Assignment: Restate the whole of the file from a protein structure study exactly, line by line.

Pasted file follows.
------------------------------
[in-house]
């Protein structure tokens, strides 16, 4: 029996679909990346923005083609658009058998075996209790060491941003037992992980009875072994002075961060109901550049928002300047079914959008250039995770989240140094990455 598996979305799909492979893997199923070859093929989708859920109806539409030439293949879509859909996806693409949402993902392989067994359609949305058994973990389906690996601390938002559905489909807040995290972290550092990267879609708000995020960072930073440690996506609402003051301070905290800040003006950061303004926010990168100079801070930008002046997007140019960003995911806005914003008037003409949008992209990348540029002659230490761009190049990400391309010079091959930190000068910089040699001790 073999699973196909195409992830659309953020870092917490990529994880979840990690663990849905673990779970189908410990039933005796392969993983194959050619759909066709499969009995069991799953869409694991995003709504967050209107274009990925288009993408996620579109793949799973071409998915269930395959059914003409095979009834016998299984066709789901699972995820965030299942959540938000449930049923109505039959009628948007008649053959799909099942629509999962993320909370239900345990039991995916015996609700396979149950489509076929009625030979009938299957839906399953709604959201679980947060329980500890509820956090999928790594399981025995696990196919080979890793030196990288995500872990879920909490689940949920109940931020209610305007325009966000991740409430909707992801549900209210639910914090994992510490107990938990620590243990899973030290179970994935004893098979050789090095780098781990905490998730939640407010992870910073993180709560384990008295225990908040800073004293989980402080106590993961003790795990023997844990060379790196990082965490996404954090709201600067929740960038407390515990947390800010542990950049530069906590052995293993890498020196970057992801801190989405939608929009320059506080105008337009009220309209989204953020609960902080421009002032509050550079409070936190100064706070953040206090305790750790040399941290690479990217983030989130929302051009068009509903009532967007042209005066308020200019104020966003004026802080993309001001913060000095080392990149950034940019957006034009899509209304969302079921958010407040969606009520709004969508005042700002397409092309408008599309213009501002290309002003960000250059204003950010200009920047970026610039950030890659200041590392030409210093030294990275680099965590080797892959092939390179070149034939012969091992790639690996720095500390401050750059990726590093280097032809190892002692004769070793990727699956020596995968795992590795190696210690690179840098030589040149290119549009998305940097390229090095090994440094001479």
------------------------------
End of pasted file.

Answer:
[in-house]
């Protein structure tokens, strides 16, 4: 029996679909990346923005083609658009058998075996209790060491941003037992992980009875072994002075961060109901550049928002300047079914959008250039995770989240140094990455 598996979305799909492979893997199923070859093929989708859920109806539409030439293949879509859909996806693409949402993902392989067994359609949305058994973990389906690996601390938002559905489909807040995290972290550092990267879609708000995020960072930073440690996506609402003051301070905290800040003006950061303004926010990168100079801070930008002046997007140019960003995911806005914003008037003409949008992209990348540029002659230490761009190049990400391309010079091959930190000068910089040699001790 073999699973196909195409992830659309953020870092917490990529994880979840990690663990849905673990779970189908410990039933005796392969993983194959050619759909066709499969009995069991799953869409694991995003709504967050209107274009990925288009993408996620579109793949799973071409998915269930395959059914003409095979009834016998299984066709789901699972995820965030299942959540938000449930049923109505039959009628948007008649053959799909099942629509999962993320909370239900345990039991995916015996609700396979149950489509076929009625030979009938299957839906399953709604959201679980947060329980500890509820956090999928790594399981025995696990196919080979890793030196990288995500872990879920909490689940949920109940931020209610305007325009966000991740409430909707992801549900209210639910914090994992510490107990938990620590243990899973030290179970994935004893098979050789090095780098781990905490998730939640407010992870910073993180709560384990008295225990908040800073004293989980402080106590993961003790795990023997844990060379790196990082965490996404954090709201600067929740960038407390515990947390800010542990950049530069906590052995293993890498020196970057992801801190989405939608929009320059506080105008337009009220309209989204953020609960902080421009002032509050550079409070936190100064706070953040206090305790750790040399941290690479990217983030989130929302051009068009509903009532967007042209005066308020200019104020966003004026802080993309001001913060000095080392990149950034940019957006034009899509209304969302079921958010407040969606009520709004969508005042700002397409092309408008599309213009501002290309002003960000250059204003950010200009920047970026610039950030890659200041590392030409210093030294990275680099965590080797892959092939390179070149034939012969091992790639690996720095500390401050750059990726590093280097032809190892002692004769070793990727699956020596995968795992590795190696210690690179840098030589040149290119549009998305940097390229090095090994440094001479």